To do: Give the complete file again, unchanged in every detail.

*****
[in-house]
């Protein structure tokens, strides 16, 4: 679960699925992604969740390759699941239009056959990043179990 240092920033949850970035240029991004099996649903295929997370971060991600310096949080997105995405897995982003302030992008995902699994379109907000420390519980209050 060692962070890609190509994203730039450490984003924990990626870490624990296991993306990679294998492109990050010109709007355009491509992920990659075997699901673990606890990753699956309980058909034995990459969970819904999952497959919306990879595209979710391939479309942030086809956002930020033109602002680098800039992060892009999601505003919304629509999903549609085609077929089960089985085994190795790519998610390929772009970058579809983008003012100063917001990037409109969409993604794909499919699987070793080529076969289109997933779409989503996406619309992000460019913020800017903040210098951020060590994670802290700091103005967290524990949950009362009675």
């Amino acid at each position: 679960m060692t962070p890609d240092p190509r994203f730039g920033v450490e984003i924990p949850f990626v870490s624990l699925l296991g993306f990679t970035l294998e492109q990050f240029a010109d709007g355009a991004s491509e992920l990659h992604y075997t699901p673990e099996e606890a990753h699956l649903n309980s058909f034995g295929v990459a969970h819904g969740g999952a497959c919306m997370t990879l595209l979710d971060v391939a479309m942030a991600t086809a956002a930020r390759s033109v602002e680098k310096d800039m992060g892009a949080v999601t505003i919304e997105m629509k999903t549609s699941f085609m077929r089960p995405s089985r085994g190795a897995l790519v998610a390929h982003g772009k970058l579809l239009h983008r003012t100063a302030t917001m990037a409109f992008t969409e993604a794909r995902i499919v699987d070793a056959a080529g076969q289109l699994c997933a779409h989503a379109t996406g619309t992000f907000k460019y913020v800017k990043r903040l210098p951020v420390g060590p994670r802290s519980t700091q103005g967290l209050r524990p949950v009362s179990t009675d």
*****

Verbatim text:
[in-house]
């Protein structure tokens, strides 16, 4: 679960699925992604969740390759699941239009056959990043179990 240092920033949850970035240029991004099996649903295929997370971060991600310096949080997105995405897995982003302030992008995902699994379109907000420390519980209050 060692962070890609190509994203730039450490984003924990990626870490624990296991993306990679294998492109990050010109709007355009491509992920990659075997699901673990606890990753699956309980058909034995990459969970819904999952497959919306990879595209979710391939479309942030086809956002930020033109602002680098800039992060892009999601505003919304629509999903549609085609077929089960089985085994190795790519998610390929772009970058579809983008003012100063917001990037409109969409993604794909499919699987070793080529076969289109997933779409989503996406619309992000460019913020800017903040210098951020060590994670802290700091103005967290524990949950009362009675």
């Amino acid at each position: 679960m060692t962070p890609d240092p190509r994203f730039g920033v450490e984003i924990p949850f990626v870490s624990l699925l296991g993306f990679t970035l294998e492109q990050f240029a010109d709007g355009a991004s491509e992920l990659h992604y075997t699901p673990e099996e606890a990753h699956l649903n309980s058909f034995g295929v990459a969970h819904g969740g999952a497959c919306m997370t990879l595209l979710d971060v391939a479309m942030a991600t086809a956002a930020r390759s033109v602002e680098k310096d800039m992060g892009a949080v999601t505003i919304e997105m629509k999903t549609s699941f085609m077929r089960p995405s089985r085994g190795a897995l790519v998610a390929h982003g772009k970058l579809l239009h983008r003012t100063a302030t917001m990037a409109f992008t969409e993604a794909r995902i499919v699987d070793a056959a080529g076969q289109l699994c997933a779409h989503a379109t996406g619309t992000f907000k460019y913020v800017k990043r903040l210098p951020v420390g060590p994670r802290s519980t700091q103005g967290l209050r524990p949950v009362s179990t009675d």